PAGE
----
7 Simple Ways to Detox Your Home Design
Consumers have become increasingly aware of the impact their purchases have on the environment and their own health, especially here in Marin County. Organic food sales have more than doubled in the last 10 years, the beauty industry has focused on detoxifying and demand for vehicles that don’t rely on fossil fuels has turned Elon Musk into the richest man in the world. And yet, if you’ve tried to purchase a couch, table, or — the whammy of all stress-inducing home purchases — a mattress, you know being eco-conscious is not so straightforward. In fact, the EPA reports that 9.7 million tons of furniture ended up in landfill in the U.S. in 2018, a 33 percent increase since 2000.
But fear not: there is a growing movement to improve the safety and responsibility of the home design industry as well as bring better products to consumers and reuse as much as possible.
Lose the Chemicals
Love that new furniture smell? Time to rethink that. Turns out, that’s off-gassing, which happens when a product releases chemicals in the air. When you install high-toxicity furniture with common VOCs (volatile organic compounds) like formaldehyde and flame retardants, you’re trapping chemicals indoors and huffing toxins that have been linked to birth defects, endocrine disruption (reproduction, immunity problems) and cancer.
Organizations like UL are trying to simplify the search process for consumers with SPOT, an online product database that tells you if that item on your wish list earns UL’s GREENGUARD seal, which certifies a product is low in toxicity. Marin’s own RH has a number of products that are GREENGUARD certified, including nursery furniture collections from RH Baby & Child. Some furniture brands are even designed with recycling in mind, like Steelcase and Herman Miller. Cradle to Cradle Certified products, which include brands like Herman Miller, factor in the full cycle of a product — what materials were used, how they were sourced and how the materials can be recycled or renewed.
Buy natural materials whenever possible — pure latex, organic cotton or wool mattresses, and solid wood furniture. Avoid those that contain particleboard, PVC and flame retardants. Yet, even when the materials are ideal, pay attention to the construction of the item. Glue is a big off-gassing culprit.
Look for products made with certified sustainable wood, which means the wood was harvested in a sustainable way. The Forest Stewardship Council® (FSC®) stamp of approval is a great one to look for. Also, reclaimed materials breathe new life into items that once would have faced the landfill, such as wood from old houses made into tables or pouf stuffing made from plastic water bottles. Some lines of reclaimed furniture are even popping up at retailers like Crate & Barrel and West Elm.
Buy Fewer, Better
Invest in high-quality items. Just as with the move away from fast fashion, people are starting to look down on fast furniture, which pollutes the environment and ultimately ends up in a landfill. If you seek out quality items that are built to last, they’ll have a purpose for decades to come. And if your style evolves, you can enlist a refurbishment company like Revitaliste to modernize your piece. Or try a resale store, a charity organization or a Buy Nothing Project group.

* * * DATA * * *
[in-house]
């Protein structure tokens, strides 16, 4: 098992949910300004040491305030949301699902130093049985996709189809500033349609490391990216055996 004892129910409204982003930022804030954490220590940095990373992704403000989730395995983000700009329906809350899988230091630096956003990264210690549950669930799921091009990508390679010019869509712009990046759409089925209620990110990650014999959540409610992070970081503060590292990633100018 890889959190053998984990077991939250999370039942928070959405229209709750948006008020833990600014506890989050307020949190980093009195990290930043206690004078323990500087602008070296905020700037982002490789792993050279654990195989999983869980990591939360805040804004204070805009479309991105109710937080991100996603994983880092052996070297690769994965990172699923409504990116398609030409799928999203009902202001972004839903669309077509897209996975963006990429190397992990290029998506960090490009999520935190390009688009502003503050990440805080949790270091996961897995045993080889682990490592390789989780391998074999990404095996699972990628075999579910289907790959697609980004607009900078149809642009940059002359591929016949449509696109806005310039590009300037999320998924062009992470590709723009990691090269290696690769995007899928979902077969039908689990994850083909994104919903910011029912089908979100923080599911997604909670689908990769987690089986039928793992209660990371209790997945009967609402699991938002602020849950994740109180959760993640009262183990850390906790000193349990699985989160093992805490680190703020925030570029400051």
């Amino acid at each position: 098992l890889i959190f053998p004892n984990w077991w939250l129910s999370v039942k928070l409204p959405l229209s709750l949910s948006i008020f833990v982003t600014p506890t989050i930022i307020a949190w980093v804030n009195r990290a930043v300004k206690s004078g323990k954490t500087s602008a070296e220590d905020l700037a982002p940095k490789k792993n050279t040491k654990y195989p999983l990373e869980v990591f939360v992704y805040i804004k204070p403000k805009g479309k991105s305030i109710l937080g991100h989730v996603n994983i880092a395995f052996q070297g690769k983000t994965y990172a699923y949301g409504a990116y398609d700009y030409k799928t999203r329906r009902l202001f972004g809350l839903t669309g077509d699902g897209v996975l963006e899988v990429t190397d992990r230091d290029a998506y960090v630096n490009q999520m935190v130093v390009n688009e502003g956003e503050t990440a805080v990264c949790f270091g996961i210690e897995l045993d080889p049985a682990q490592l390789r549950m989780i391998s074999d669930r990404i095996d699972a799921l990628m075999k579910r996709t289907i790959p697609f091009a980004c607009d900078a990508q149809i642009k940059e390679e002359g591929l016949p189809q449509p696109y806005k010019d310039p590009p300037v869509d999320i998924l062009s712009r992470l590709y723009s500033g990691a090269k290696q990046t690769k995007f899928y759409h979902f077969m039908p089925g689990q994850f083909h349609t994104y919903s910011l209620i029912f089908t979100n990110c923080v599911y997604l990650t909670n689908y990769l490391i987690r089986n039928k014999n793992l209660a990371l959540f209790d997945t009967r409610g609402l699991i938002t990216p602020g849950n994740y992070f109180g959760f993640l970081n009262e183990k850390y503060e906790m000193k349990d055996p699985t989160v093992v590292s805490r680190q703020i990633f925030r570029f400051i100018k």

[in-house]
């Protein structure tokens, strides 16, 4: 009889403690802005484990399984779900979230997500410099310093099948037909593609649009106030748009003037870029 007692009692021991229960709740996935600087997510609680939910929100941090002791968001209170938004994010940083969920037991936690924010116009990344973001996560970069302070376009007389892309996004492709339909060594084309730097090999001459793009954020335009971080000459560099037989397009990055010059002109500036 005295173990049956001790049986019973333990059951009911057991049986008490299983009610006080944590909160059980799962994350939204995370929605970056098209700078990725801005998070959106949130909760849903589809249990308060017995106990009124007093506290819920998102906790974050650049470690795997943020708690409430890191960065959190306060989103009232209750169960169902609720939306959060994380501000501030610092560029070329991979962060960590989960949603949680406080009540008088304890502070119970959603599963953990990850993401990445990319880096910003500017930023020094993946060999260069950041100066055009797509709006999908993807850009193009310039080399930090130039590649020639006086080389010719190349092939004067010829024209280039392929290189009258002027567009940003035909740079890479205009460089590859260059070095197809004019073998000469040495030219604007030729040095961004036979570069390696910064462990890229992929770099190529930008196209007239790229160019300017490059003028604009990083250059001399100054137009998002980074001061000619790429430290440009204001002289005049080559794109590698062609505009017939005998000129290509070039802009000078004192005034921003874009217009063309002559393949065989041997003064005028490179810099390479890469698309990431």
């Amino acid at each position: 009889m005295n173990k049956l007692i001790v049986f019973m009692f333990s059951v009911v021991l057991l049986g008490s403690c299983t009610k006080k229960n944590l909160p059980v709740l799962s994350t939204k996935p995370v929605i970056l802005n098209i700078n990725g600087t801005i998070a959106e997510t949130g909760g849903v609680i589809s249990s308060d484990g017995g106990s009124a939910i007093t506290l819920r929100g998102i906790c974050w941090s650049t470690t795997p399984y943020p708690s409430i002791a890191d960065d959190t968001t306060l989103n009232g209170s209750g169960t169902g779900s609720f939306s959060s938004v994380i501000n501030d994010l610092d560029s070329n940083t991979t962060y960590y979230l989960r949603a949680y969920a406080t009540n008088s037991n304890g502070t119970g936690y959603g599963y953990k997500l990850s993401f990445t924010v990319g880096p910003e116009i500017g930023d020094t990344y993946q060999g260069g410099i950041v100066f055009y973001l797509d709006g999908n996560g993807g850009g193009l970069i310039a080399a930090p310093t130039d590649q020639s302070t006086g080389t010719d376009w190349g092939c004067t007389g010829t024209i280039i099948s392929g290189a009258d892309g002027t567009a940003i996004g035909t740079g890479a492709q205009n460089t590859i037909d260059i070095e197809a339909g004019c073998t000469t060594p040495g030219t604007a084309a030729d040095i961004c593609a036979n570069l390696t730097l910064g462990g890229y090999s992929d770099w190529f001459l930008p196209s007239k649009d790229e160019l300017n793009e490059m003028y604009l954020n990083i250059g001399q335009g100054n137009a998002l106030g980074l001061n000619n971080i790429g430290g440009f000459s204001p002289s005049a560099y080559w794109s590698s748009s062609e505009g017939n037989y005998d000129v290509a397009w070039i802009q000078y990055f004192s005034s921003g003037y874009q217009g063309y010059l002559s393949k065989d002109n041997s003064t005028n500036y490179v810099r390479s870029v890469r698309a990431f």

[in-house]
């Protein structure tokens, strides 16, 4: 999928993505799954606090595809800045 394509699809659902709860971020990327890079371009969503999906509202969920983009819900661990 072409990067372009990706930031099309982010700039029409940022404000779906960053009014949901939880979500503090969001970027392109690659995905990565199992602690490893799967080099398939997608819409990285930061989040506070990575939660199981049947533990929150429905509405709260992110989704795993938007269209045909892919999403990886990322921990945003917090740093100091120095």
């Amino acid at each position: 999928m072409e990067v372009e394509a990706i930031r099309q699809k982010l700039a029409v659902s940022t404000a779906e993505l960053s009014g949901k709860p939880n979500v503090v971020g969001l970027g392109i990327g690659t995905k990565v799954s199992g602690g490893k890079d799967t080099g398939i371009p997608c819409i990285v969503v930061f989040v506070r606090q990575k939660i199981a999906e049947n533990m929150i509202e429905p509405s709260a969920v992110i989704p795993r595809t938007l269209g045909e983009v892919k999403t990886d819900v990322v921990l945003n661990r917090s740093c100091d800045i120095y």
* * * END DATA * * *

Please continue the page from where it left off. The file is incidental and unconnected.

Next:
Bay Area interior designer Katie Storey of Storey Design is leading a movement to eliminate construction and design waste at scale. In just one year, 120 product makers and design service providers have joined the Good Future Design Alliance (GFDA), with a commitment to reduce waste by 50 percent in five years. The organization provides its trade members with a toolkit to reduce, reuse and recycle.
“Five hundred million tons of construction materials go to the landfill every year in the U.S. That’s like 500 Golden Gate Bridges,” Storey explains. “We want to help our industry do their jobs with less waste and protect the planet.” Consumers can source local product makers and designers on the GFDA website and visit GFDA Marketplace, a designer consignment boutique in the San Francisco Design Center.
Donating is the best way to give your items a new life, especially if they are in good shape but no longer suit your style. After 20 years working in the interior design industry, Carolyn Flannery was fed up with waste. “When I ordered three tables for a client and they arrived with a small scratch, the manufacturer told me to throw them away. It was cheaper for them to send new ones than to take them back.”
She launched Make It Home as a way to eliminate that waste and provide “pride of place” furnishings for the people who need it most. She works directly with county services and other charitable organizations to furnish residences for people transitioning out of homelessness, young adults leaving the foster system and other at-risk populations. Flannery is accepting lightly used furniture, bedding and kitchen supplies from individuals, retailers, manufacturers and hotels. The demand is far greater than the supply, and she is actively seeking donations and volunteers.
Labels to Love
FSC, the Forest Stewardship Council, offers the world’s most trusted forest certification and helps consumers and companies identify and purchase products from responsibly managed forests.
Cradle to Cradle Certified offers a science-based standard for safe and responsible materials and products that support a “circular economy.”
Products that have achieved GREENGUARD certification are scientifically proven to meet some of the world’s most rigorous third-party chemical emissions standards, helping to reduce indoor air pollution and the risk of chemical exposure.